The bargain struck by Lord Rochester and old Mr. Mason for the girl’s fortune neglected to mention the madness of the girl’s mother, or how fiercely protective Antoinetta was of the woman she’d been named for...the woman whose madness she had inherited but had yet to show in anything more than frustrated bouts of temper.  They laughed it off as the frustration of a young woman to little in bed and too much out in the sun of the day.  She wanted to travel with her husband, see the world, see England, but as much as he seemed insatiable for her, he was indifferent at turns.  Jamaica, Barbados, the Continent...all seemed a separating of the two, until he finally consented to take her to England and his new inheritance--Thornfield Hall.

She had become Lady Bertha Rochester of Thornfield Hall almost overnight, but something was wrong and had been for a long time.  She had felt it slipping away as they travelled as she had wanted, his eyes growing distant, paying more and more attention to the chorus girls at the Opera when he thought she did not see.  That alone could drive a woman mad, and it prompted her to cling more tightly to the man she called husband in the dark.  But Thornfield Hall, once to be only a bauble to be lusted after, now their prize as his father had breathed his last, was at once her prison and her be forgotten behind stone walls as he fled what he called her madness.  He hated her and hated her father and brother for ‘deceiving’ him and locked her away with the sot of a woman to be her jailer, to make sure she would live out her torment, her mind broken for the man that had surely captured her heart.

Hazel and Honeysuckle

Old stories and new, alike, tell ancient stories of the Round Table and the Grail, some even straying to tell tales of the knights on their own, but none so poignant as the tale of gallant Tristan and his Isolde. 

Given to journeying from Arthur’s court, Tristan gave his services to his relative, King Mark of Cornwall, a just and honorable man without a wife.  His was a warrior’s court, undoubtedly, as the Cornish were a martial people, as were many other tribes within and without the lands of Britain.  Even after the catastrophe at Badon. 

Only when there was no fair and hale court led by Arthur to return to did Tristan settle fully at his kinsman’s court, vowing to become as much a boon to this king as he had been to Arthur, pledging fealty to him and going off to the courts of Ireland to pass word of Arthur and settle disputes in Mark’s stead.  At the court of one of the Irish kings, there was a tournament held, the prize the king’s own headstrong, wild daughter.  Thinking to win for the glory of Cornwall, Tristan agreed to the terms, knowing Mark to be too old to best some of the younger Irishmen.  Tristan had been cut from another cloth.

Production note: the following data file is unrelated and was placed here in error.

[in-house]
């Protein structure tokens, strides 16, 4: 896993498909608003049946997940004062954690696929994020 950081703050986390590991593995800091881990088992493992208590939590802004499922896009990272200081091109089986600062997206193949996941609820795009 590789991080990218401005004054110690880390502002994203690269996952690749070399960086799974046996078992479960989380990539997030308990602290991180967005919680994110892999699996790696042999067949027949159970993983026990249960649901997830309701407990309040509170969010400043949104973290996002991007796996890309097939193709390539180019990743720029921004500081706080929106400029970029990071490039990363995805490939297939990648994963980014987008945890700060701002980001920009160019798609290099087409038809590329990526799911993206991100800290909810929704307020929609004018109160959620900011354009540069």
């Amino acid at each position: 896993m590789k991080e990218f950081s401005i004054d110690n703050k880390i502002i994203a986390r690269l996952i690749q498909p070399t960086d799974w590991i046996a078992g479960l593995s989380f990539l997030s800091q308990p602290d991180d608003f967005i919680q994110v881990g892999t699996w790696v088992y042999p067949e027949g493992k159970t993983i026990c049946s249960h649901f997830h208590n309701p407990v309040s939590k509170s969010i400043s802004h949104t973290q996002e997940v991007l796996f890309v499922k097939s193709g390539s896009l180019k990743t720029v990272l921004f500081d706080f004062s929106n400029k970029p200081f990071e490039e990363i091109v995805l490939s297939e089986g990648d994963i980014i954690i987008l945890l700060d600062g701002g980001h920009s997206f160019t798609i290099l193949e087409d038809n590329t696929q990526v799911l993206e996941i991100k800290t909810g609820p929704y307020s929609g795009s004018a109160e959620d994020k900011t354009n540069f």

The Irish lass, called Isolde, was one to march to her own drummer, having outlived one marriage proposal and she quite intended to outlive another, the master of her own person.  Secretly, she entered into the tournament, but was found out the day of, and confined to her room as punishment, with her maid.  She would not know the outcome, nor have any touch on her own destiny, until after the tournament had been concluded and she was presented to her suitor.
« Last Edit: September 22, 2013, 11:46:27 PM by Daylily »

Offline The Dark RavenTopic starter

Re: The Blooming of a Daylily
« Reply #2 on: July 06, 2013, 12:46:18 AM »
Spoiler: Click to Show/Hide

Galahad, son of Lancelot, was the perfect knight--destined by fate to find and protect the mythical Holy Grail.  Stories have been written about all the worthy knights of Arthur's Round Table and of Camelot itself.  None worthy for the most sacred of tasks but a young man born of deception and lust to be sinless and devout, his prize the eternal watch of the most precious of objects.

But what if our perception of the Grail over time immaterial was wrong?  What if the Grail was not a thing, but a person?  What if the gallant Galahad is forever fated to follow the precious Grail through time itself to protect her?  And what happens when she finally comes face to face with him?

The Blood is the Life: A Dracula Roleplay

They say this new electric light is a wonder, and as we behold it now, who are we to question it?  It illuminates and burns brightly like fire, but it does not dim with time, it does not flicker and wane, so unlike the gaslight in the streetlamps and the candles that grace our tables at dinner.  This mysterious man who has brought fire so much like Prometheus is an unwitting purveyor of the new and unimaginable.  The bringer of this newfangled electricity.  He is new, an unknown.

But, no.  His face is not unknown to me alone.  The sight of him shakes me to the very core, with the promise of memory and a kiss.  Nightmares, bloody and inflamed dance in their wake--my waking.  The demonstration is one filled with others, the well-to-do, electrical light, moving pictures, grotesques and carnival oddities, but all I can see is him.  Why, I cannot fathom, but I cannot dare seek.